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RULES FOR GIVING EVIDENCE                                               17

When counsel quotes a passage from a text-book and asks the witness
whether he agrees with it, he should, before replying, take the book, note
the date,of its publication, read the paragraph and context, and then state"
whether he agrees or not; for, counsel usually reads only that portion which
is favourable to" his case, »and the meaning may be completely altered if the
whole passage is read/ In spite of this precaution he should stick to his
opinion if it is still his opinion, and if he finds that it differs from one
expressed in the book. To avoid being surprised by such quotations, how-
ever, it is advisable to study all the available literature on the subject before
giving evidence in court.

Volunteering of a Statement.—It is said that a witness is not supposed
to volunteer a statement in court, unless called upon to do so. This may be
true in the case of a lay j^tngss^jbut it cannot be so in the case of a medical
witness. Even though a medical witness is called by one side to give evidence
in court he must not forgetjhte duty towards the opposite^party, ol-honesty
and fair -deaffitg.^rHe must also""remember~thcrtrthe^ Judge regards him not
a& a medical advocate- put Tdfwafd7By>6ne~ side; to^establish the case .but as
an officer of justice, to help the court elicit tHe truth. It is, therefore, the
duty of a medical witness to state fairly all the medical facts bearing on the
case without any reservation. gejo.ce^my_advice to him is tojyplunteer state-
ments andjsuggest questions_to court, especially wEerf he finds that there is
danger of justice being Miscarried owing to the court Having failed to elicit
any important point. "Many years ago I had a talk with a Judge of the
Judicial Commissioner's Court (now Chief CourJ)- of Oudh about the
volunteering of statements by a medical witness in*court, and he agreed with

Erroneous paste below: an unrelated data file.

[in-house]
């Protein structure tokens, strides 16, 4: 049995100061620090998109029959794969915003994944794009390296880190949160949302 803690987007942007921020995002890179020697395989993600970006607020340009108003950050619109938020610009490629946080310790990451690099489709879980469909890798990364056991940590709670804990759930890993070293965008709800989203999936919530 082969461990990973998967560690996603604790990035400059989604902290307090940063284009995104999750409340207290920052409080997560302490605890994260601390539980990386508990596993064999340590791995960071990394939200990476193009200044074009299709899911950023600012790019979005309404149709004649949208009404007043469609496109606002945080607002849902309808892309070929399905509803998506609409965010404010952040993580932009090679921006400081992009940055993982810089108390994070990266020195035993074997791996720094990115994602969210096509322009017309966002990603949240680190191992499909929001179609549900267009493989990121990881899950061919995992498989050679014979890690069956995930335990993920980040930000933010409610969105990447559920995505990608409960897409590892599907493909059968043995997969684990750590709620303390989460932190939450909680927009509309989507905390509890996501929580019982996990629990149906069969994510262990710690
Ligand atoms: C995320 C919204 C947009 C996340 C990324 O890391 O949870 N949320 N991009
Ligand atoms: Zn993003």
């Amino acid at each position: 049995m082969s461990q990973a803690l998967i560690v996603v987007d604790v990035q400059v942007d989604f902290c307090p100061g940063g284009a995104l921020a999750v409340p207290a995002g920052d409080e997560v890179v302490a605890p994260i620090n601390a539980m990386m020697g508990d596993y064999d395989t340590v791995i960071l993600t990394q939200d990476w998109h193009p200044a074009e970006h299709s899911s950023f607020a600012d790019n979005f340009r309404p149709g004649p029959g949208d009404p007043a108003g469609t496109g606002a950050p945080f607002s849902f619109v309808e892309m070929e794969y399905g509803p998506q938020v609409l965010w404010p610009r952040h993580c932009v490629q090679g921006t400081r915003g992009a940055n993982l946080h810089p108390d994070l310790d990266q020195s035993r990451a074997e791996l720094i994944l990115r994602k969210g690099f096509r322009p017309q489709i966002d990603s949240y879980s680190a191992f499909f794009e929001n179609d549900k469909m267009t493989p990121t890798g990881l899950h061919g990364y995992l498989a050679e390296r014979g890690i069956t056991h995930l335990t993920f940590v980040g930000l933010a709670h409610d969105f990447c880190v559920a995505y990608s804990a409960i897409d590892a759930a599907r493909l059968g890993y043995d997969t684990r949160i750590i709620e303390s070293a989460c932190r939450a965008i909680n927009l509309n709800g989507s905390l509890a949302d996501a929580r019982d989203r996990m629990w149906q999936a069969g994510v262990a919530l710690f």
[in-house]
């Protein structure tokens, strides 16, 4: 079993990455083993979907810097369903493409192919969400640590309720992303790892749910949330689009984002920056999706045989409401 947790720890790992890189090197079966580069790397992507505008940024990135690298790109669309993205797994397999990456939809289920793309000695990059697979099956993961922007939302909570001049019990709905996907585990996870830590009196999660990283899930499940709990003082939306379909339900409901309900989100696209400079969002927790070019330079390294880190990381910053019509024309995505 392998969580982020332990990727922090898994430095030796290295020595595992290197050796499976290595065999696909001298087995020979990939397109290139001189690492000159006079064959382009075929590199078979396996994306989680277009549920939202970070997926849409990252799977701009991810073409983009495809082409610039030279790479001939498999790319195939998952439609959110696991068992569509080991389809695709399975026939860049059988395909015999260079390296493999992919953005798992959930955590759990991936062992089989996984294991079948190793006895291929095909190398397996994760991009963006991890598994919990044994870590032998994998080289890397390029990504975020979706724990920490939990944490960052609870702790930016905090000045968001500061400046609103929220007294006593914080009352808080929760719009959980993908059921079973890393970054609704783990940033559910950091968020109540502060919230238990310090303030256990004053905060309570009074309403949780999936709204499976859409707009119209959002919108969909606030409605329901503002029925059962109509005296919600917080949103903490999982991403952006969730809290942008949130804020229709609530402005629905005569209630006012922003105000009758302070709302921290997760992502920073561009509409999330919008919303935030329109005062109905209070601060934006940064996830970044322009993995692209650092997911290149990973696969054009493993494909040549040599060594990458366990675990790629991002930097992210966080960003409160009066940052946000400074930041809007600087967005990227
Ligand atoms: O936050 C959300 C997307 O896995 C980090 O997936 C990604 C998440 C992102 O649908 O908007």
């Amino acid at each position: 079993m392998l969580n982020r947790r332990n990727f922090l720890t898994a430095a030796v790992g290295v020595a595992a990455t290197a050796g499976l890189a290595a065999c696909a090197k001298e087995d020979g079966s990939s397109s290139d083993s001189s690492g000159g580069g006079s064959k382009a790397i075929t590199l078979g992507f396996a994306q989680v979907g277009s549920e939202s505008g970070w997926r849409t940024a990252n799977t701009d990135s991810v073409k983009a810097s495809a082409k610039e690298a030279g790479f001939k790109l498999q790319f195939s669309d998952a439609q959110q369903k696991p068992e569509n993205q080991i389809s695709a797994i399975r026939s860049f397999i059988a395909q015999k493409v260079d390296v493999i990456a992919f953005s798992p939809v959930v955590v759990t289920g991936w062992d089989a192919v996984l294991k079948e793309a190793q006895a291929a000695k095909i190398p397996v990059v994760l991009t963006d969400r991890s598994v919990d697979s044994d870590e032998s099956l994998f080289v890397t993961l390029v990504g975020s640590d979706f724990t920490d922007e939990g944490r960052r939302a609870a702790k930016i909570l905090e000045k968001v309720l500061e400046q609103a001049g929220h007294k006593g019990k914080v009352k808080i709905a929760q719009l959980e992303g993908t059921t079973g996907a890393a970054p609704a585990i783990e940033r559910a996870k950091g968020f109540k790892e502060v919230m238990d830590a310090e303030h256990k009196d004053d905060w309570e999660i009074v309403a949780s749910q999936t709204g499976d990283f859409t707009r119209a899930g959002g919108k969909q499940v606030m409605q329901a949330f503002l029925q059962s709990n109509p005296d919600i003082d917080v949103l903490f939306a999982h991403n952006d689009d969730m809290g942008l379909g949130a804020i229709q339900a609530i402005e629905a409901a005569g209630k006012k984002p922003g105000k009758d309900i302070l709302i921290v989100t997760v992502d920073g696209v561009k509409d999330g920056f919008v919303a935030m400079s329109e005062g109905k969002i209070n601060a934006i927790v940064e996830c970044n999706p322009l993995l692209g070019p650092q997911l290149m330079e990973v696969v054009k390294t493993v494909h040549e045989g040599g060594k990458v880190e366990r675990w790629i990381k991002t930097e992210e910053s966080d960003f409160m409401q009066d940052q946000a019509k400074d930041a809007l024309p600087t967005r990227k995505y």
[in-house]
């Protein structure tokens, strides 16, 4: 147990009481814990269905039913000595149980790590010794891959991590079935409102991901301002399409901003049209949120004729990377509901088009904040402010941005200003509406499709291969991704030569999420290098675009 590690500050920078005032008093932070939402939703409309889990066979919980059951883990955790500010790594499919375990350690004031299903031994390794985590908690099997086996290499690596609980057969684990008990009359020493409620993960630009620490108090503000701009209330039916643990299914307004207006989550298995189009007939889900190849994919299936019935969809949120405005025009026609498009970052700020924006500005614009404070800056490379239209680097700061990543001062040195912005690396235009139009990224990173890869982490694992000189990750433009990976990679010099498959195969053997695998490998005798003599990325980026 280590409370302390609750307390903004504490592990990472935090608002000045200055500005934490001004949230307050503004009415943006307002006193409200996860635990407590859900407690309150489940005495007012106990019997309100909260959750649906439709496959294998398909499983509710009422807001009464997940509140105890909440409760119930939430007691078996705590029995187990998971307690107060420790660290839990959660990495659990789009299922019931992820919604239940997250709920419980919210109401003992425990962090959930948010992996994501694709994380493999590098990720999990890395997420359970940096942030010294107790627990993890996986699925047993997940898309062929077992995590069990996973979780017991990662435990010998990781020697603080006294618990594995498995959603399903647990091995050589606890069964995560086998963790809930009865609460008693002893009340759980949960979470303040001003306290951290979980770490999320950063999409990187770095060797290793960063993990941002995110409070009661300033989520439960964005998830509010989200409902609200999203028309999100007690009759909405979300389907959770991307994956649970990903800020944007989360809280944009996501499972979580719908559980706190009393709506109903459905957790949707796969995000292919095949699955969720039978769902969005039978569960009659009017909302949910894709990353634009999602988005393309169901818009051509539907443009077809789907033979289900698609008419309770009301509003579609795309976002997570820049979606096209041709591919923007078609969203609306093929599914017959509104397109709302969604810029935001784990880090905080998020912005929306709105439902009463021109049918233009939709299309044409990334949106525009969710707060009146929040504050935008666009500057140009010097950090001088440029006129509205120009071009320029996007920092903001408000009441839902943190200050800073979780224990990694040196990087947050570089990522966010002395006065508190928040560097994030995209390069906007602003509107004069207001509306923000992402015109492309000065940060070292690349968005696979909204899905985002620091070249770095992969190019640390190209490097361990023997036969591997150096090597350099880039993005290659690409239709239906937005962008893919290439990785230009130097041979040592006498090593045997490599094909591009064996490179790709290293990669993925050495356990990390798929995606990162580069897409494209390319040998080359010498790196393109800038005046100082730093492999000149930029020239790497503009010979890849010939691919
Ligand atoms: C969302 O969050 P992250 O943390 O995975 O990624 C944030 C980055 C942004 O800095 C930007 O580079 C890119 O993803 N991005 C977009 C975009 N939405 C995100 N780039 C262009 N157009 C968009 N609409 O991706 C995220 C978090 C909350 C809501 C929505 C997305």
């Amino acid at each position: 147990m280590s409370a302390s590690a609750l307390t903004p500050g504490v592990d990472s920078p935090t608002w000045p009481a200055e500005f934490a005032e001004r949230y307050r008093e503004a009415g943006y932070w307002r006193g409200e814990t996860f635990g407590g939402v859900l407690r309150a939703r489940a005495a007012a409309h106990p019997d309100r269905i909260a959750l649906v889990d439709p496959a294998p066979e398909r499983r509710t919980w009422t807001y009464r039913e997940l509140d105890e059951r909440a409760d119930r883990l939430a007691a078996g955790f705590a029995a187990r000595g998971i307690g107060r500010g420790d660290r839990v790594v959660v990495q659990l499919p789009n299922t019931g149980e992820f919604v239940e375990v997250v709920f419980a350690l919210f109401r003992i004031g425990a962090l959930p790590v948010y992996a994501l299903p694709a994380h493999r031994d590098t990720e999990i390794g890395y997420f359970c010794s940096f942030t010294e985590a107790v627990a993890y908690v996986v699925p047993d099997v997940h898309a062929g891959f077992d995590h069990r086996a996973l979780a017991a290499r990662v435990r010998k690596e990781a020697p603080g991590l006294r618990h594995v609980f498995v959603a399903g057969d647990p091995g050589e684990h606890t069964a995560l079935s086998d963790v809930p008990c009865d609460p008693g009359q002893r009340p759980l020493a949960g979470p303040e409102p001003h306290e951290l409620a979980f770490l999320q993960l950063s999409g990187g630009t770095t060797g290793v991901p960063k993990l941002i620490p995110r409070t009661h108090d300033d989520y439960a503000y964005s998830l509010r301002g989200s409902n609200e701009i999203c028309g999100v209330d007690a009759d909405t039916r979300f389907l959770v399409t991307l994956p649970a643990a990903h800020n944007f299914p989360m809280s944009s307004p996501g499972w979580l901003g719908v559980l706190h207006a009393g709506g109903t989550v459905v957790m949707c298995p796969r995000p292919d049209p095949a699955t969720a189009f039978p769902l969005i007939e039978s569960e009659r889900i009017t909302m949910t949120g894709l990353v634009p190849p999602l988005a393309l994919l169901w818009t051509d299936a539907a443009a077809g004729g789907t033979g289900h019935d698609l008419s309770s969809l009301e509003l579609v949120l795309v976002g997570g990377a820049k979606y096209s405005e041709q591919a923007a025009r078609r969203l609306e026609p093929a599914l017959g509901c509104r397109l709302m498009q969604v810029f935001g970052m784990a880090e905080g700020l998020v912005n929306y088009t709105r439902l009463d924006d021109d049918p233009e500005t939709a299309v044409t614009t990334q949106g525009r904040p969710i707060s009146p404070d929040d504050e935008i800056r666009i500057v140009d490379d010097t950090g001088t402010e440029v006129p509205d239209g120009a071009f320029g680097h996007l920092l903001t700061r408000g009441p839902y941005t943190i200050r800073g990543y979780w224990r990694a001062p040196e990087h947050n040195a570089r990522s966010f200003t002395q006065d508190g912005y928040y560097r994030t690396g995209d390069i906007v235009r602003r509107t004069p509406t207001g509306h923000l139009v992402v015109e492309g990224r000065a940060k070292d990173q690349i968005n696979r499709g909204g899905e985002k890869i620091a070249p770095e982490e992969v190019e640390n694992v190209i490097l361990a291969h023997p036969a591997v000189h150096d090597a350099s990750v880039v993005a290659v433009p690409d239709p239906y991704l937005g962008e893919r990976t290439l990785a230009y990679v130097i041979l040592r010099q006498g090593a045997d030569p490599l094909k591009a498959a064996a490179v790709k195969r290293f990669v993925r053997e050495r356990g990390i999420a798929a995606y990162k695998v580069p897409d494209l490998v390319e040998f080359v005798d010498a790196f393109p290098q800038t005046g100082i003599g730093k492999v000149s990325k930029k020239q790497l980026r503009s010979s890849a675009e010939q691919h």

me that I should never hesitate in making such statements. Since then I
have, as a rule, followed this practice, which has been appreciated so much
by the Magistrates and especially lawyers that the latter very often put only
one question during cross-examination, viz. "Doctor, please tell us if there
is any point in favour of our client (accused) ". By following this practice
my evidence in a lower court becomes so complete that on a very rare occa-
sion I am summoned to a Court of Session.

Professional Secrets.—Under section 126 of the Indian Evidence Act
(vide Appendix II), a lawyer can claim privilege and will not at any time
be permitted to disclose in court any communications made to him in the
course and for the purpose of his employment as such by his client except
with his express consent, but a medical witness cannot claim such privilege
as regards professional secrets obtained by him or communicated to him by
his patient in the course of examination and treatment. Nevertheless, he
should, on no account, volunteer these secrets, but should divulge them
under protest to show his sense of moral duty, when pressed by the court
to do so. Non-compliance with the order of the court may render -him liable
for contempt of court. In certain American and Continental courts medical
mea, like priests in the confessional, are privileged not to divulge communi-
cations which have been made to them in their professional character by
any of their patients.

It should be borne in mind that under the English law a medical witness,
like any other witness in court, is absolutely privileged, and no action lies
against him in respect of his statement in the witness-box.15 He is also not
compelled to answer questions which have a tendency to expose him (or ifae^
wife or husband of the witness) to any criminal charge, for no one is IxaiEnsd
to criminate himself and to place himself to peril. Under section 132 of ifie
Indian Evidence Act a witness is not excused from answering an# qpes&p
upon the ground that the answer to such question will criminate,, ec n

15.   DawHns v. Rockeby, LJL 7 HX. 744, etc.; Sarkar, The L&w of
Ed. IV, p. 879.